Theodor Adorno once wondered if poetry was possible after Auschwitz. The horror of the death camps made such art irrelevant. Any claim to the ethical project of art is lost in the shadow of the chimneys and the watch towers. But recently the Holocaust has been seen through many different perspectives and genres. There has been the Spielberg blockbuster Schindler’s List; the immersive Son of Saul and Roberto Benigni’s Life is Beautiful even made comedy in the depths of tragedy. But Adrian Panek’s new film Werewolf has attempted to approach the subject with horror.
Werewolf is set at the end of the Second World War with the liberation of the camps. A group of orphaned children from the camps are rounded up and sent to live in an old villa in the middle of the woods, but the safety they find is temporary as savage monstrous dogs roam the woods and they must once more fight for their survival. Panek’s movie is firmly set in a filmic universe of horror with nods to The Shining, Alien and Cujo. However, it also takes its subject matter seriously as its young protagonists slowly begin to come to terms with their own survival and in doing so have to find their own humanity in order to defeat the truly monstrous.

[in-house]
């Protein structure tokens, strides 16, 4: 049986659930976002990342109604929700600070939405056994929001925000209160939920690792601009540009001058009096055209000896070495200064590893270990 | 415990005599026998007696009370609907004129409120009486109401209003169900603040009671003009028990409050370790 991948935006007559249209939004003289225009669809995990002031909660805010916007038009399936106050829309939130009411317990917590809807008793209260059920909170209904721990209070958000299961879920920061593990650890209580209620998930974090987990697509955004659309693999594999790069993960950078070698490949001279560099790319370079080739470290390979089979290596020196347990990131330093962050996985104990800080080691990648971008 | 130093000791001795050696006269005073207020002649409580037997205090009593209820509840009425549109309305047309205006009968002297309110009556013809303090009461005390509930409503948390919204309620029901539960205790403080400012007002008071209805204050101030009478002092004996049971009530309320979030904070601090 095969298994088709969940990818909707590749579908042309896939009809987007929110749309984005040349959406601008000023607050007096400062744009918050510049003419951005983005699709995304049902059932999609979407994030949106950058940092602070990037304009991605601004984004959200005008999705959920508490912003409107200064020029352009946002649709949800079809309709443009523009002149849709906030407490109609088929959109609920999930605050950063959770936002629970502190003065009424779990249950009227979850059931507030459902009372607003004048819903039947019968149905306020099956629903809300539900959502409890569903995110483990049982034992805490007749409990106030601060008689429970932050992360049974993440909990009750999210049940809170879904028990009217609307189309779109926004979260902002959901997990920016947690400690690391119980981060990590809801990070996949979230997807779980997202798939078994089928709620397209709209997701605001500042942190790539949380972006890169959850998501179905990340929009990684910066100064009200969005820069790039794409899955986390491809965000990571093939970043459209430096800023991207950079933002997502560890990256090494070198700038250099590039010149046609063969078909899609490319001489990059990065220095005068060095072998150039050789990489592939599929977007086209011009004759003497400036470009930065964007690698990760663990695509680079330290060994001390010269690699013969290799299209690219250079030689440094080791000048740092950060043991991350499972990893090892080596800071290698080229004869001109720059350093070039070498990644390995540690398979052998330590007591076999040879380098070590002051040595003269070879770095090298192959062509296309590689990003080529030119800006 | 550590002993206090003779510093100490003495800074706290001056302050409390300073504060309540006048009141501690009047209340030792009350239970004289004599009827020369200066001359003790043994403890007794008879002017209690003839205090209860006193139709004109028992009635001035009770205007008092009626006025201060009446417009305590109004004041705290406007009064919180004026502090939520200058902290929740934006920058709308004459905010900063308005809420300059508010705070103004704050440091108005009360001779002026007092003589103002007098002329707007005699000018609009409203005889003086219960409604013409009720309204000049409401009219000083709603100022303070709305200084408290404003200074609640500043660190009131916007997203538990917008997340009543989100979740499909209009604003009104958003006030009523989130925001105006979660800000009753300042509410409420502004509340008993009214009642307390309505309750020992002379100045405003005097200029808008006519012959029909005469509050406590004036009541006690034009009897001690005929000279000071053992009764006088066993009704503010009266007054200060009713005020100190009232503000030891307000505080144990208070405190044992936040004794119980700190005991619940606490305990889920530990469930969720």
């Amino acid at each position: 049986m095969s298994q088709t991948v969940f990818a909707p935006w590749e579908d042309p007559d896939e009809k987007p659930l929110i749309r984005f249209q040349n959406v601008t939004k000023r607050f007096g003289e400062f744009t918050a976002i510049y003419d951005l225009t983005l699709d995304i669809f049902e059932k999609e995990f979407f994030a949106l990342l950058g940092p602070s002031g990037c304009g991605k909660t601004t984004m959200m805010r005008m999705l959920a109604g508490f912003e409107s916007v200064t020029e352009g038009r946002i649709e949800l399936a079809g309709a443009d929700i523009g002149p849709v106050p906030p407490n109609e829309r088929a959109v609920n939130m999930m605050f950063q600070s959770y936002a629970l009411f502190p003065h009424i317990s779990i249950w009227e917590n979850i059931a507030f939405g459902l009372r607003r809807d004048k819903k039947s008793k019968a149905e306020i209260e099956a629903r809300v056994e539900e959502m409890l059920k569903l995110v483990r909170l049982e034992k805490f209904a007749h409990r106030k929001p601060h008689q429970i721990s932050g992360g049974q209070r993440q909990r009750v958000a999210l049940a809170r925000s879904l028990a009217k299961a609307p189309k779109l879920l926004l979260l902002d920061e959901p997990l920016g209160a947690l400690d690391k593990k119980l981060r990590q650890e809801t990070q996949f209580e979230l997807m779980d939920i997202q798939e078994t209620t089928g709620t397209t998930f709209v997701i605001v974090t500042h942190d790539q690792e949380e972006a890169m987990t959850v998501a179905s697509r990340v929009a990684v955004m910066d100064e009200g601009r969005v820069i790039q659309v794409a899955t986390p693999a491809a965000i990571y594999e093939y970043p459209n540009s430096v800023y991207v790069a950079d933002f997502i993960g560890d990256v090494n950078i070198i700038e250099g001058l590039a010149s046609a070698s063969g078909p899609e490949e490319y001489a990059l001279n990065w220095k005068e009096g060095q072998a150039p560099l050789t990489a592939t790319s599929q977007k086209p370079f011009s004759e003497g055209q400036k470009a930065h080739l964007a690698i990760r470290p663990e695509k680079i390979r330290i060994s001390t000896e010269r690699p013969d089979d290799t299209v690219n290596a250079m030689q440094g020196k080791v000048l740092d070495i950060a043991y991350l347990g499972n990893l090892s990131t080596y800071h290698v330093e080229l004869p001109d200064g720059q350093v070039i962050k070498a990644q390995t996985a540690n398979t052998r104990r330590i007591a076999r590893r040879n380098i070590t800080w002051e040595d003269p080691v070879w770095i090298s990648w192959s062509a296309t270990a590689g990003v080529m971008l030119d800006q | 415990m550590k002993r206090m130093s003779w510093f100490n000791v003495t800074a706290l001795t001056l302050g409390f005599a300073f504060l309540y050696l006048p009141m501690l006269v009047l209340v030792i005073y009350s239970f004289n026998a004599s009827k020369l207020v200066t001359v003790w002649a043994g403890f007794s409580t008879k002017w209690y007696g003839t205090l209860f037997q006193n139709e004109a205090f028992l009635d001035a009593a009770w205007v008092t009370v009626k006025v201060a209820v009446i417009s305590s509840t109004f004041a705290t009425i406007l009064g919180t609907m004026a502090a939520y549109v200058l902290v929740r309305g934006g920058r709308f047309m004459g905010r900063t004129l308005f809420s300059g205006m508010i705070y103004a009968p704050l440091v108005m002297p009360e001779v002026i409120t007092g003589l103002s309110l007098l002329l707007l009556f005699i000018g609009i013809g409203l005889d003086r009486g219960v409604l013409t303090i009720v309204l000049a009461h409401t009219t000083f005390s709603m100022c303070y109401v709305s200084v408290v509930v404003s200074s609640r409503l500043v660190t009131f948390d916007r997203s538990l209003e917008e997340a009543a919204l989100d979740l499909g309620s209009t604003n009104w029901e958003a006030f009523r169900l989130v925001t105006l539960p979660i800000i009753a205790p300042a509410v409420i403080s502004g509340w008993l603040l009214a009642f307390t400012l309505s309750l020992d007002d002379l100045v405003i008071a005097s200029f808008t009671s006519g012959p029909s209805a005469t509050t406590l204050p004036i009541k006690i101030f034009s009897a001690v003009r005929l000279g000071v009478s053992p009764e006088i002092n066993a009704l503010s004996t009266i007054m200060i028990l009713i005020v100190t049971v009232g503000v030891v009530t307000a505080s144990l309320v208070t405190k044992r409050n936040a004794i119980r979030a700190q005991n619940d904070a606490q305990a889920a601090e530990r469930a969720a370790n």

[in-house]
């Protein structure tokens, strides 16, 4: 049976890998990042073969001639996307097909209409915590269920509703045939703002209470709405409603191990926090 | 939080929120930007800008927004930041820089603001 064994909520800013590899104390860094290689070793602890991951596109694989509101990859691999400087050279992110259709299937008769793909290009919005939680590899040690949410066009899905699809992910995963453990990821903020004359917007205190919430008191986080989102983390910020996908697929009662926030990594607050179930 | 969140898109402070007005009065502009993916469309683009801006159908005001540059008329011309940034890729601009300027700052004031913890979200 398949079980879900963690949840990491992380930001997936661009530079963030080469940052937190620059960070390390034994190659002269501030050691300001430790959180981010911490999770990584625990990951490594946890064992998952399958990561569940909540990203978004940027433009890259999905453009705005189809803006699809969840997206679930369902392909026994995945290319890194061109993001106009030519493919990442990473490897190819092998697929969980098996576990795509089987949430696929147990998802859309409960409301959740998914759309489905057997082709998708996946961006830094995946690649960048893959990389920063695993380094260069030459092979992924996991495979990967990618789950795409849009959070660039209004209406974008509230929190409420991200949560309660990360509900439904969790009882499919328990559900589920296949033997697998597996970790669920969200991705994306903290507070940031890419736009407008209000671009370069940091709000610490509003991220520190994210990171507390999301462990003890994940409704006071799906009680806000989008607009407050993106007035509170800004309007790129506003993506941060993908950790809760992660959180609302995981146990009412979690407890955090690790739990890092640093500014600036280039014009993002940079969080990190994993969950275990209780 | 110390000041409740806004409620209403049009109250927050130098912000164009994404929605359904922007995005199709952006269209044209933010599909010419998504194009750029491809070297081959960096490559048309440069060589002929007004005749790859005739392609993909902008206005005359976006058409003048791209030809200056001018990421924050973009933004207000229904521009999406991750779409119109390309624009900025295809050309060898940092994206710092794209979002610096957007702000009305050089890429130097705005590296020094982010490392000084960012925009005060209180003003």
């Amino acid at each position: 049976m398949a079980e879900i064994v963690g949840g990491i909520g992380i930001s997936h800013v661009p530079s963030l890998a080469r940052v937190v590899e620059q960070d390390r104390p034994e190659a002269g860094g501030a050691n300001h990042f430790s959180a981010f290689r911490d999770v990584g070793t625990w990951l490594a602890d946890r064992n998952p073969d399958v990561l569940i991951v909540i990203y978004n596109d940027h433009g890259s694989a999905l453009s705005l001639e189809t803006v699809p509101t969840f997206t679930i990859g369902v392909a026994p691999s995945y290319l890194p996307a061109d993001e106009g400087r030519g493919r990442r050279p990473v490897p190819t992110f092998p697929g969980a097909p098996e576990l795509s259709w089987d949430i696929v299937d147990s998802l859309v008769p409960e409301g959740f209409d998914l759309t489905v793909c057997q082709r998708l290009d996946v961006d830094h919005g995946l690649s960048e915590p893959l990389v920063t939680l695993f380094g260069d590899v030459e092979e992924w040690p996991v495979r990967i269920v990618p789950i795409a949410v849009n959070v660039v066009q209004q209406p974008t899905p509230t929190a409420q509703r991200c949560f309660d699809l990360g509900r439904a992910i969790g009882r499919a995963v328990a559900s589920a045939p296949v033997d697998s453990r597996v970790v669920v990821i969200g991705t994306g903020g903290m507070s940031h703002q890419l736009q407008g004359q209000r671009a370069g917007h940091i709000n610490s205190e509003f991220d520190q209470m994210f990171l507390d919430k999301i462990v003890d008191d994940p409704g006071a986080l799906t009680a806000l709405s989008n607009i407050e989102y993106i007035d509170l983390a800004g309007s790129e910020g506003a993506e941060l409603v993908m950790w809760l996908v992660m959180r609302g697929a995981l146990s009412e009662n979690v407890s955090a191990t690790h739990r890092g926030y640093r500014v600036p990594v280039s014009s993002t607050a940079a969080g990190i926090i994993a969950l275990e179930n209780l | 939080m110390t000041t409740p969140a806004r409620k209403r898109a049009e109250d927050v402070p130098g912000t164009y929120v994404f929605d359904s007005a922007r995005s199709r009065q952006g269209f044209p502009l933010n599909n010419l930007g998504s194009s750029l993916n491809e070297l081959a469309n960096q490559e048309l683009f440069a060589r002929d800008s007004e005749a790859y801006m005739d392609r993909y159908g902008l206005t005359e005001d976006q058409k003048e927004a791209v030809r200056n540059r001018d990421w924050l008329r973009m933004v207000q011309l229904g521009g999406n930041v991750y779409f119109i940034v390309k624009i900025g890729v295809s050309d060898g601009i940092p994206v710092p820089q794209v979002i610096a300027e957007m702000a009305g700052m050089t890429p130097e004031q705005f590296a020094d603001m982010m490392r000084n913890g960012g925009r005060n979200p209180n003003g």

Horror has mostly feared to tread understandably on such dangerous ground as the Holocaust, with the exception of the out and out Nazisploitation movies like Ilsa, She Wolf of the SS (1975) and The Gestapo’s Last Orgy (1977). Michael Mann’s The Keep (1983) gained a cultish following with its mixture of Nazi experiments and supernatural action. Although the film is virtually incomprehensible and was disowned by Mann later following studio interference, it retains an interestingly gothic atmosphere as well as an early film performance from Ian McKellan.
More recently there has been a return to Nazisploitation but shorn of the more pornographic elements. Films like Iron Sky and Dead Snow feature Nazis as either zombies or living on the moon. Superhero movies like the original X-Men, Captain America and Hellboy have also used Nazis or substitutes. Guillermo del Toro’s Pan’s Labyrinth has probably been one of the films that best showed the potential of talking about fascism (albeit in this case Franco’s Spanish version) and the supernatural.
More recently Overlord promised much with a black paratrooper played by Jovan Adepo, dropped behind enemy lines and having to survive the night as he and his squad discover terrifying human experiments to create super soldiers. Julius Avery’s film however is careful not to draw too many parallels with the Holocaust and is similar to Quentin Tarantino’s Inglourious Basterds in its revenge genre narrative.
In this sense Werewolf feels almost one of a kind. It is not only using thriller/horror elements to tell its story, it is doing so in a serious and non-exploitative way. There are elements also of fairy tale to the story and more than a smack of William Golding’s Lord of the Flies. Adorno ultimately concluded that poetry was both impossible after Auschwitz and paradoxically even more necessary. Its survival would be a rebuttal and the ability of horror to tell these stories might also prove a valid catharsis.